Income inequality: a top global risk
January 19, 2012
Inequality of income is one of the hot button issues of our time. 2011 saw the rise of the Occupy movement, built on lingering disquiet about bank bail-outs and stubbornly high levels of unemployment, particularly amongst younger people. In the US, unemployment amongst the under 25s stands at around 18%, a little higher than the OECD average of 17%. In the UK the rate is over 22%.
It comes as no surprise that the World Economic Forum has just named severe income inequality as a top global risk, alongside such things as severe water shortages and cyber attacks.
As in other OECD countries, inequality in Canada has increased substantially since the mid 1980s, though we remain near the middle of the pack in terms of overall measures of inequality. Our youth unemployment rate compares favorably with the OECD average at 14.1%, though this is still nearly double the overall unemployment rate. We do, though stand out when it comes to income concentration amongst the very highest earners: we are number three in the OECD (after US and UK) in terms of pre-tax income concentration of the top 1% of earners.
Although the Occupy movement was evident throughout Canada, public concern about inequality does not run as high here as in some other countries. In particular there is not such public vitriol here about `bankers’ bonuses’, probably because of the very limited bailout of banks during the crisis.
Rather than resting on our laurels, it would seem both prudent and socially responsible to use this breathing space to our advantage. How can we better address inequality and head off looming problems that might otherwise result (for example increased social unrest and economic impacts such as poor health outcomes, reduced productivity, withdrawal of support for free-market economies and trade, etc.)?
This is unlikely to be a question of simply beefing up taxes and transfers (though that might be part of the approach). In its recent report, the OECD investigates the impact of the various possible causes of inequality (globalization, the technology revolution, changes in household structure, changes in employment patterns, etc.). It finds that inequality is not inevitable, that it is amenable to policy solutions, and proposes a three-pronged policy response:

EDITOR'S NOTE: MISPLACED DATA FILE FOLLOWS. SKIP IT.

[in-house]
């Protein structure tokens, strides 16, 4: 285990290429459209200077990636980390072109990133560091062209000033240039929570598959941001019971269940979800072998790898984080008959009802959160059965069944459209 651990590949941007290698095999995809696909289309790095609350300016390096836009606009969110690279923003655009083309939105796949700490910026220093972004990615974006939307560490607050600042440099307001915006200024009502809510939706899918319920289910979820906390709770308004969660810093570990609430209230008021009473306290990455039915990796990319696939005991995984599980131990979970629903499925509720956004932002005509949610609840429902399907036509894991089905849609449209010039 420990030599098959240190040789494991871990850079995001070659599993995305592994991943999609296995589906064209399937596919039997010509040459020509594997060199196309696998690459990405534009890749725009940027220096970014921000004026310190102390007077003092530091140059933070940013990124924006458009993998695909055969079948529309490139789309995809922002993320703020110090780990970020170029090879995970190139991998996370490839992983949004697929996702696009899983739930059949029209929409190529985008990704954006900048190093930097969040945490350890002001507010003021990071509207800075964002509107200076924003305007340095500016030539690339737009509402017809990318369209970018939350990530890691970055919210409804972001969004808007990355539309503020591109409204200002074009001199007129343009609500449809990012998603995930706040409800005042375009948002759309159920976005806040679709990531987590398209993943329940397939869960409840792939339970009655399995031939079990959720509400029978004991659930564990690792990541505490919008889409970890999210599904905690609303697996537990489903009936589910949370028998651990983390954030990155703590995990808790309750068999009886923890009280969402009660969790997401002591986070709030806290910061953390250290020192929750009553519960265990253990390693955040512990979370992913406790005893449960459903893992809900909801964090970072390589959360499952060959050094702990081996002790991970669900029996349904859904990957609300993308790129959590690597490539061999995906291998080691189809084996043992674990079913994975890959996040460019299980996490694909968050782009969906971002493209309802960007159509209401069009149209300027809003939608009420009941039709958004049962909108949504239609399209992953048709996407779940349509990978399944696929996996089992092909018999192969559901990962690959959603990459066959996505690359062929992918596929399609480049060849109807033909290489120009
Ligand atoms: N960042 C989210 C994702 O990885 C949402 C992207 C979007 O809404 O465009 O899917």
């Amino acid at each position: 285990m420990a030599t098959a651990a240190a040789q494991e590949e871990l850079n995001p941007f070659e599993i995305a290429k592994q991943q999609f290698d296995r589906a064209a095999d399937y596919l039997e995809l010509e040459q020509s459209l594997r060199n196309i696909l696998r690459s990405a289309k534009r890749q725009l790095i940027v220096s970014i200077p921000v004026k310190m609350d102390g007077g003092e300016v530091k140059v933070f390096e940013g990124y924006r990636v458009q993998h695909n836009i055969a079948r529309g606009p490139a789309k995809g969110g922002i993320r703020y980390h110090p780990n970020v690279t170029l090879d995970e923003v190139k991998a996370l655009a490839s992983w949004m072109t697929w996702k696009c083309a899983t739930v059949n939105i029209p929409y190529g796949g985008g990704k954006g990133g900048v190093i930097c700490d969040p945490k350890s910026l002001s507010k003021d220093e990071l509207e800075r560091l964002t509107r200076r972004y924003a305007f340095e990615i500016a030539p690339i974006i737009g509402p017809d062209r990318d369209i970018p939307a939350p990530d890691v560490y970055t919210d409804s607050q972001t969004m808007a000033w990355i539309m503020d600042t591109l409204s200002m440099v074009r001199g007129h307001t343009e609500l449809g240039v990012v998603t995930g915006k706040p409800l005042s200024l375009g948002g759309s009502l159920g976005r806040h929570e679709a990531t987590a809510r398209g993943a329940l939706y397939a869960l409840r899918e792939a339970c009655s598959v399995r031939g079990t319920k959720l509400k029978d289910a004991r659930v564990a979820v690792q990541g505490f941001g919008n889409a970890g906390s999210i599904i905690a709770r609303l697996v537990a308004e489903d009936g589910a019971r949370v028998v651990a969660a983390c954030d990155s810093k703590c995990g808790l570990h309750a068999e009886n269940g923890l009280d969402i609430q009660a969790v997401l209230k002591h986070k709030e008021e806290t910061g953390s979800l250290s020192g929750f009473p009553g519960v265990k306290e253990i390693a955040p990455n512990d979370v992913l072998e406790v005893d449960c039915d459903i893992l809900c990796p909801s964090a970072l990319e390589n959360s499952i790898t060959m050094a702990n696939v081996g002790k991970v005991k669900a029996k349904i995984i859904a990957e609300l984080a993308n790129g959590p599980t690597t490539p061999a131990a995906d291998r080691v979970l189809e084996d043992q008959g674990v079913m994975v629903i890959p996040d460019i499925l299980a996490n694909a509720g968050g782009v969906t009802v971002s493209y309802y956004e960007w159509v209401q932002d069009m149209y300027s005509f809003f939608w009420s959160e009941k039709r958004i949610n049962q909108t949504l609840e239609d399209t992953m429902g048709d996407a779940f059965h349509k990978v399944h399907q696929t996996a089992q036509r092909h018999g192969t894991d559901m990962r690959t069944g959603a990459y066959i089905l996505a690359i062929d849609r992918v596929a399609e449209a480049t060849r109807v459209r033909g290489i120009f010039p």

- More intensive human capital investment
- Inclusive employment promotion
- Well-designed tax/transfer policies
Our aim at Canada 2020 is to strengthen and deepen the discussion about income inequality and polarization in Canada. What are the causes and effects? Are these common to other countries or unique to Canada? And which policy responses are likely to bear the most fruit in this country, taking account of the current economic climate?
Our focus is on the role of the federal government, though action in this area is likely to take place in tandem with the provinces.
Our panel debate on Thursday 19th January will tackle these issues and continue the debate that begun with the publication of our book: The Canada We Want in 2020. We hope you can join us in person or on line (click here for livestream). Your input is always welcome.
April 28, 2014
Research: Are we ready for universal childcare in Canada?
Is Canada ready for a universal childcare system? If so, what does ‘universal’ look like? Canada’s current childcare system is a fragmented and patchwork landscape that has been recognized internationally as a serious human development concern. Set against the backdrop of increased media and policy attention to social mobility, Canada 2020′s Analytical Commentary No. 6 focuses on the relationship between income inequality, equality of opportunity and universal childcare.
Summer Reading: Reports on equality, mobility, education and more
With Parliament Hill adjourned for the summer, Ottawa is a much quieter place, giving us time to catch up on a number of fantastic reports that have been published by organizations in our network. We have scoured the web and come back with six must-read reports to add to your summer reading list. Featuring work from the Brookings Institution, the Center for American Progress, the International Institute for Sustainable Development and more.
Event Summary: Panelists get to grips with the Canadian dream
Over 350 people came out to the Château Laurier Hotel on February 26 where they were treated to a lively, progressive and sometimes contentious debate about the various options for governmental action to help ensure continued economic mobility in Canada.
Opinion: Productivity and pay – why Canadians are (somewhat) better off
Comparing ourselves with the United States is a national pastime in Canada. Sometimes the comparison makes us look good (health care, public education). Sometimes it makes us look bad (consumer prices, productivity). Sometimes it reveals an altogether more nuanced story. Sadly, we often miss the nuance.
Opinion: Inequality – defining the defining issue of our time
Diana Carney analyses the facts, figures and sentiment behind our growing concern with inequality. The story is not as simple as one might think.